Sight – We often fail to look forward to anticipate what tomorrow’s needs will be and admit they might be radically different from today’s. As a result, we don’t change the formula for success when we should.

Smell – We don’t trust our intuition when we witness a singular act of brilliance on the part of an employee and fail to notice the aroma of potential success. Similarly, we are not always sensitive enough to the toxic odour of those with limited potential.

Hearing – We are incredibly tone deaf. We only hear what we want to hear and are not open to the range of possible alternatives. We get stuck in a sound groove where the only possible value can lie in what we have heard before, not in the new or novel.

Taste – We all have our preferences. Some like it hot. Some don’t. We can all allow that preference to distort our view of people, but more importantly our
view of their future potential.

Touch – We all like to think management is logic and proven science when, as Henry Mintzberg has said, it is actually equal parts art and craft. As such, the
artist knows the subtleties that come with a fine touch.

Behavioural Leverage Points …

The world of tomorrow will be nothing like today. The progress of society (and hence organisational life) comes from a constant evolution in our thinking, and how we adapt to circumstance by responding to the signals the future emits.

Just take a look at some of the literature about the future from some leading gurus.

James Canton – “The Extreme Future”
Richard Watson – “Future Files”
George Friedman – “The Next 100 Years”

You will notice, implicit in their various prognoses, a strong common view about the qualities which will be important in the future in order to master success in an emerging environment. These are some of the qualities you need to be considering as you re-examine the talent bench and think about where the hidden pockets and/or thick veins of precious ore reside beneath the surface of your existing organisation.

They include:

Contextual Intelligence I Strategic Foresight I Social Network Connectivity
Wiki Mindset I Emotional Intelligence I Technological Savvy
System Thinking I Opportunity Sensing I Risk Acumen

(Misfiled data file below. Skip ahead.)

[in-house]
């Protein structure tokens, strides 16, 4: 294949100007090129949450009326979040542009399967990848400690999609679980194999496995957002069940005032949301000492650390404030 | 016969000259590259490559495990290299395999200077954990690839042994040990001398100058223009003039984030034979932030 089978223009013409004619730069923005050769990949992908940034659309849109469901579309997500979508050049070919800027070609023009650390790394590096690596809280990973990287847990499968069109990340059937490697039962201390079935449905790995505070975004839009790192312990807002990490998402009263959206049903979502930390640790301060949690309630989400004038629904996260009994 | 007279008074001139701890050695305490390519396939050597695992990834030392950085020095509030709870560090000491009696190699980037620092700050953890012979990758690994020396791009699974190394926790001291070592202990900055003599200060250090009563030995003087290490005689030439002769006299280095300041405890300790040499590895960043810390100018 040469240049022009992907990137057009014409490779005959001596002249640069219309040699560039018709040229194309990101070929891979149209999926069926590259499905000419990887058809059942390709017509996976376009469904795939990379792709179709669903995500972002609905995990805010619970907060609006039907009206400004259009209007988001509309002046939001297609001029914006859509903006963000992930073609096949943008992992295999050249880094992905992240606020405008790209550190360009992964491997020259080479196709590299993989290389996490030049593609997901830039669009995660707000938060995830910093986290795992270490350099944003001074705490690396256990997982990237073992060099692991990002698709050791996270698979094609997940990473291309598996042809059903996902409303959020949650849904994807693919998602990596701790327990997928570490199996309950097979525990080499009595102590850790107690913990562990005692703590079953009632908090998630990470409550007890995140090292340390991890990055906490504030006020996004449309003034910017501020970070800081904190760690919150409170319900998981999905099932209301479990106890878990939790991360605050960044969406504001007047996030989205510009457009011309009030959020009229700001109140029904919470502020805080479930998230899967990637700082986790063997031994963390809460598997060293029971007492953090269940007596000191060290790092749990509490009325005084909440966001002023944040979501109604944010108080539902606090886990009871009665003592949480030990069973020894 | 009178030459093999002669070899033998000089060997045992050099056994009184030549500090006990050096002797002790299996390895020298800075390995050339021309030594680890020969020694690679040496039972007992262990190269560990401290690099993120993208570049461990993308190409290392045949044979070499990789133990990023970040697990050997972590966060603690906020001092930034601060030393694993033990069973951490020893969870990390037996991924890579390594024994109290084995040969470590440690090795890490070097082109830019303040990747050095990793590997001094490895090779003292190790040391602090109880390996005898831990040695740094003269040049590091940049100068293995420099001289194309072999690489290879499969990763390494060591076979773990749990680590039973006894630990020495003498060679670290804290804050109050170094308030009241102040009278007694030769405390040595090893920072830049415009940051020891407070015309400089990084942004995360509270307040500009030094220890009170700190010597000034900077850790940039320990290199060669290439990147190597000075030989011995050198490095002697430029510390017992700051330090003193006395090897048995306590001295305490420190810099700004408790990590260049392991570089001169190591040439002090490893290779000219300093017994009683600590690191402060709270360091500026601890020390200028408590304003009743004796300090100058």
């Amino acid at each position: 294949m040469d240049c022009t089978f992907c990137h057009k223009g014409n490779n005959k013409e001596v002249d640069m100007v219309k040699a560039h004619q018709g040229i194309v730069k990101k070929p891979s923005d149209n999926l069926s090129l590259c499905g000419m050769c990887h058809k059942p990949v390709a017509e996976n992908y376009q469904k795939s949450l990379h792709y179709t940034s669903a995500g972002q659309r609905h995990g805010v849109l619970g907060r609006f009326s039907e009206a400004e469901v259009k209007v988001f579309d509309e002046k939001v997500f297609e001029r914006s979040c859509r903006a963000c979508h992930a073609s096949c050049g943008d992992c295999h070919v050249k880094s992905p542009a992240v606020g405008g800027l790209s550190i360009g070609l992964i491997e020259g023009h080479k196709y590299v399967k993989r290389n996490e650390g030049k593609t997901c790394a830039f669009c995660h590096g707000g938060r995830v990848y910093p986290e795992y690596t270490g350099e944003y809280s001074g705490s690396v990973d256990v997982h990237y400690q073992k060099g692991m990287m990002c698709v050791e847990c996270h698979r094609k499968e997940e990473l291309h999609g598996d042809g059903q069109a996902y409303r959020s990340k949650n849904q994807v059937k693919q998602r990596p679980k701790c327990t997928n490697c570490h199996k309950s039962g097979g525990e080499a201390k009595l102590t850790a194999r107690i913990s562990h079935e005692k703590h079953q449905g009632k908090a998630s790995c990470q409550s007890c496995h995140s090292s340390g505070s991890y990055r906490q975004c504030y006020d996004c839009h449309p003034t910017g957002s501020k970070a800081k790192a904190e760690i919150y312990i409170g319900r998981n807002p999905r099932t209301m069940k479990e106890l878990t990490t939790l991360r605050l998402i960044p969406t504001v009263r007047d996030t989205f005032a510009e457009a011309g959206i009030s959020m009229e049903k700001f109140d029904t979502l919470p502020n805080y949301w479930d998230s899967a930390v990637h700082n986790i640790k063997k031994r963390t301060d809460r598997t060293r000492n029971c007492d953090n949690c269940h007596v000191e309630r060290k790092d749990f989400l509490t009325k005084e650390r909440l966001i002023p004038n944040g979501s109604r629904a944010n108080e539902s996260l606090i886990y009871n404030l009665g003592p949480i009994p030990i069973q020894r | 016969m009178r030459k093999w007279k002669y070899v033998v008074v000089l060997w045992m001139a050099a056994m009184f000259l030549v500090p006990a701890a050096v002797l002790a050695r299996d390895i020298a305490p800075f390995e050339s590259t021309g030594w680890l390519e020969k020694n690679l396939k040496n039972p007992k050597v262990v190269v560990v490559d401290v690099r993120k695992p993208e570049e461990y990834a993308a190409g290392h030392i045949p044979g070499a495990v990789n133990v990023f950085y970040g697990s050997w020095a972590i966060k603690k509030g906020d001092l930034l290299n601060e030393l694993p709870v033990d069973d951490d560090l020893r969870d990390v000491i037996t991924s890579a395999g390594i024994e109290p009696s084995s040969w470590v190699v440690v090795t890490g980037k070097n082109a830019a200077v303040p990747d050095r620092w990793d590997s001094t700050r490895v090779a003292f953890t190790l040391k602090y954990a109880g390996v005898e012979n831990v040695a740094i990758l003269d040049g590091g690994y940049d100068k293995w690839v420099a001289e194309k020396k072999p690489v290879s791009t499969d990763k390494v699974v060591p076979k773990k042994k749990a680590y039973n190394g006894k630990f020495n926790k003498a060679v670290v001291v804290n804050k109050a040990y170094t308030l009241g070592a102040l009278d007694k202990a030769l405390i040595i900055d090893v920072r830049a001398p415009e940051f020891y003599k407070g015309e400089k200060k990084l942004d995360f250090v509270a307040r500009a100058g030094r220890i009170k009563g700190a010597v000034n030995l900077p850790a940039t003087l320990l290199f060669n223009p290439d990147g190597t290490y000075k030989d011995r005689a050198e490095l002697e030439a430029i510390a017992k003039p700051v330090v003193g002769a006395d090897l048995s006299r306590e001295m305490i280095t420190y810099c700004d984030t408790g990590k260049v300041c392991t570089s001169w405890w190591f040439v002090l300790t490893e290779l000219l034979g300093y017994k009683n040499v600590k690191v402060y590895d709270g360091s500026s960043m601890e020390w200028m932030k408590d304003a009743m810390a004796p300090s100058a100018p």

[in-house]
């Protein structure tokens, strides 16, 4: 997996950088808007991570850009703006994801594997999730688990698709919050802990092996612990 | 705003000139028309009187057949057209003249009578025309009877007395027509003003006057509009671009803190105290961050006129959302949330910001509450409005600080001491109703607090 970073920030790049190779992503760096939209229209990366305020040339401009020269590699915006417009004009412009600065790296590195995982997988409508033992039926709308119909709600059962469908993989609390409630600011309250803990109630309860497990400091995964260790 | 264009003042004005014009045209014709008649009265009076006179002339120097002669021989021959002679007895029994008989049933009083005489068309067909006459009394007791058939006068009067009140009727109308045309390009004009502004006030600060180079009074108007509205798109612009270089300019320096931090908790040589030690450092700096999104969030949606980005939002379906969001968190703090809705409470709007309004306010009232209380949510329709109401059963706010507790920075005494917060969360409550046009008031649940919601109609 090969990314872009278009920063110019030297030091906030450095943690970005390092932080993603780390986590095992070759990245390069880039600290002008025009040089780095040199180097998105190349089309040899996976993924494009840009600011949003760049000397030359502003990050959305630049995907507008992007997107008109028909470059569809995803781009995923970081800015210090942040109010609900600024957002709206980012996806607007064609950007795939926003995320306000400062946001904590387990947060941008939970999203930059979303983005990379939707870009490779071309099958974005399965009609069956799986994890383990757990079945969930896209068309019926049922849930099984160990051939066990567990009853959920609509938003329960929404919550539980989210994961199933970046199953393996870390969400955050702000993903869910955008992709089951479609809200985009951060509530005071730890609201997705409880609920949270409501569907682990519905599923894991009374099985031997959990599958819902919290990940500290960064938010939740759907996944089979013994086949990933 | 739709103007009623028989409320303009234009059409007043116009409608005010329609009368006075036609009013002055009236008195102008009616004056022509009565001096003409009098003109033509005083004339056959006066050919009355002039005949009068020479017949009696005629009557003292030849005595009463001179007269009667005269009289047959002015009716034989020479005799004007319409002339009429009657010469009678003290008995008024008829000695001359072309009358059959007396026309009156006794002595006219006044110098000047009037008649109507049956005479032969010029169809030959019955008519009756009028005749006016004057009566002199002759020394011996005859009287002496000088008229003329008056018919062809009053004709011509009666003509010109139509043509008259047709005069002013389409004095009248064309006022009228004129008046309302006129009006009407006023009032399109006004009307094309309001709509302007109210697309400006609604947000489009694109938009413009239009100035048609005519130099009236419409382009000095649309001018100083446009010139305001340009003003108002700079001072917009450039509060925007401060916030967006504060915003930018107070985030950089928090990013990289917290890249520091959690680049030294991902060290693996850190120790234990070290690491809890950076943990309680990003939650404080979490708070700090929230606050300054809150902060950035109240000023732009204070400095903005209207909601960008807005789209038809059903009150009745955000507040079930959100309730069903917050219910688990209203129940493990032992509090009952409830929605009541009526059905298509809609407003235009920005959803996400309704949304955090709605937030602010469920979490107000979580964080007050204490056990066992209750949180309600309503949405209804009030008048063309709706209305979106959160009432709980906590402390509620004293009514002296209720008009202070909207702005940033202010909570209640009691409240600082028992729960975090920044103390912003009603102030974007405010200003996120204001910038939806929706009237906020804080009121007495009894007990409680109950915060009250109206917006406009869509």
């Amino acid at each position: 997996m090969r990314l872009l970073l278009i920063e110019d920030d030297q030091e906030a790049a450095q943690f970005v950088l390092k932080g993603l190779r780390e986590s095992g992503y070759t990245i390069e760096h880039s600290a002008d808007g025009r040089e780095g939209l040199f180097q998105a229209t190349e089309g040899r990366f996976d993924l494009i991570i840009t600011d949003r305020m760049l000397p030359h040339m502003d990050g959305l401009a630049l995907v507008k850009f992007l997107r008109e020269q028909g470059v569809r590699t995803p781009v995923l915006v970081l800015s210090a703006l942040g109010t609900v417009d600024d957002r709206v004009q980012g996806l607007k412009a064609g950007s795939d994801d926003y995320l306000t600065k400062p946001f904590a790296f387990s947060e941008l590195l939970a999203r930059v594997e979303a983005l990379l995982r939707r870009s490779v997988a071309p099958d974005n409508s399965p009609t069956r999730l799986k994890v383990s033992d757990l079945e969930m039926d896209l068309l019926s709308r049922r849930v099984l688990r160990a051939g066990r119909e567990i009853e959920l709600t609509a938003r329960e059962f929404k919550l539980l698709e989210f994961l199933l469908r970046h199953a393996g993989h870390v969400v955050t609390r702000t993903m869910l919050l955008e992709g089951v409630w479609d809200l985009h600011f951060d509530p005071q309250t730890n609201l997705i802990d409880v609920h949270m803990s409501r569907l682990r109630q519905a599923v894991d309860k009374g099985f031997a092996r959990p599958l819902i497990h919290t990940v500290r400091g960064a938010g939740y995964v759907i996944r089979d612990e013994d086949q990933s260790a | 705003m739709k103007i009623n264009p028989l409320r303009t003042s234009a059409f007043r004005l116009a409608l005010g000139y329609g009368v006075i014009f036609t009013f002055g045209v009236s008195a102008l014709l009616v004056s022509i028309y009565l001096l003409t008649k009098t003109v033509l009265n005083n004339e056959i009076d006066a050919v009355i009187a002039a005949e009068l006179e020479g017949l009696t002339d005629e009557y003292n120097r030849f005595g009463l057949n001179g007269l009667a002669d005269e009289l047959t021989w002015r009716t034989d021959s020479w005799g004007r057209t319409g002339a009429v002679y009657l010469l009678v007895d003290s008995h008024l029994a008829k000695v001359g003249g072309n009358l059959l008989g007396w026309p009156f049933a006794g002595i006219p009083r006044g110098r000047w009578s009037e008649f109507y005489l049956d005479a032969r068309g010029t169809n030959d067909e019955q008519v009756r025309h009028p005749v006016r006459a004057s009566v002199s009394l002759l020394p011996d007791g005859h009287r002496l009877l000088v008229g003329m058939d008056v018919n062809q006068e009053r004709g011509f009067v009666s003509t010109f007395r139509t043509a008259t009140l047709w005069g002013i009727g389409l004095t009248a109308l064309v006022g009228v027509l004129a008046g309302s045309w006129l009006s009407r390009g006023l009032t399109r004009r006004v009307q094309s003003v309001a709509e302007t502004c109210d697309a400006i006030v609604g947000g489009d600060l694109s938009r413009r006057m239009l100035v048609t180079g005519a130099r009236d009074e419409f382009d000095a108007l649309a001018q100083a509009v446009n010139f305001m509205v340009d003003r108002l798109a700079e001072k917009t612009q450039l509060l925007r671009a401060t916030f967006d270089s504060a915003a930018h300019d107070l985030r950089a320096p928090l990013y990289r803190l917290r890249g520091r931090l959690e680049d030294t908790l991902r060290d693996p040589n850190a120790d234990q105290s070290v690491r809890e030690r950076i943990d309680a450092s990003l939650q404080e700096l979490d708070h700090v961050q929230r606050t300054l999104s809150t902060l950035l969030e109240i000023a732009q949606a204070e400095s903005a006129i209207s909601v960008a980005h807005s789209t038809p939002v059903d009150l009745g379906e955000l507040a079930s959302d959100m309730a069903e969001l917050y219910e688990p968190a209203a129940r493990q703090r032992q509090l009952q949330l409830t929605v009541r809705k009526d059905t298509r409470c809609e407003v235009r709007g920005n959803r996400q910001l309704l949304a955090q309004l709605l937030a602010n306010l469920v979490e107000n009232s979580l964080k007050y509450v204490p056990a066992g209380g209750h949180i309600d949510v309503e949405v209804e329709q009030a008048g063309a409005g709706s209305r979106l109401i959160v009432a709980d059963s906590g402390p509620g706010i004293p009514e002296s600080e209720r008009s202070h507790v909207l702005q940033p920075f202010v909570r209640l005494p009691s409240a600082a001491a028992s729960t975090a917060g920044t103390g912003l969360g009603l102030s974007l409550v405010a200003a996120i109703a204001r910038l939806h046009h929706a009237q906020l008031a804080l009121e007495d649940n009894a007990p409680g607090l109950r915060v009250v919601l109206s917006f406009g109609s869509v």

Intellectual Dexterity I Curiosity

Generational Change …

There are two books we believe do the best job of outlining the important changes and natural impacts occurring through the generational shifts which have happened over time and which we are in the midst of once again.

The first is by the 85 year old American business guru, Warren Bennis.

  • “Geeks & Geezers – Eras, Values & Defining Moments”

The second is by the 33 year old Australian writer, Peter Sheahan.

  • “Generation Y – Thriving & Surviving”

They both come to essentially the same conclusion.

  • We are all products of the era in which we were born.
  • We are shaped by the social mores of those particular times.
  • We are all subject to the unrelenting forces of youthful rebellion.
  • We all witness shifts at the fringe that become mainstream over time.

The implication is simple. An organisation must spend quality time understanding the underlying social and generational changes and connecting those changes to their business model and their future talent requirements. If not, they will likely find themselves at a disadvantage when the bell rings for the next round of the global fight for relevance and economic prosperity.

It’s a choice.

The Shifting Value Proposition …

A little earlier, we talked about the Behavioural Leverage Points as they apply to the talent we will need to seek out in the future. How about the Leadership Attributes we will need in order to be able to identify and manage that potential?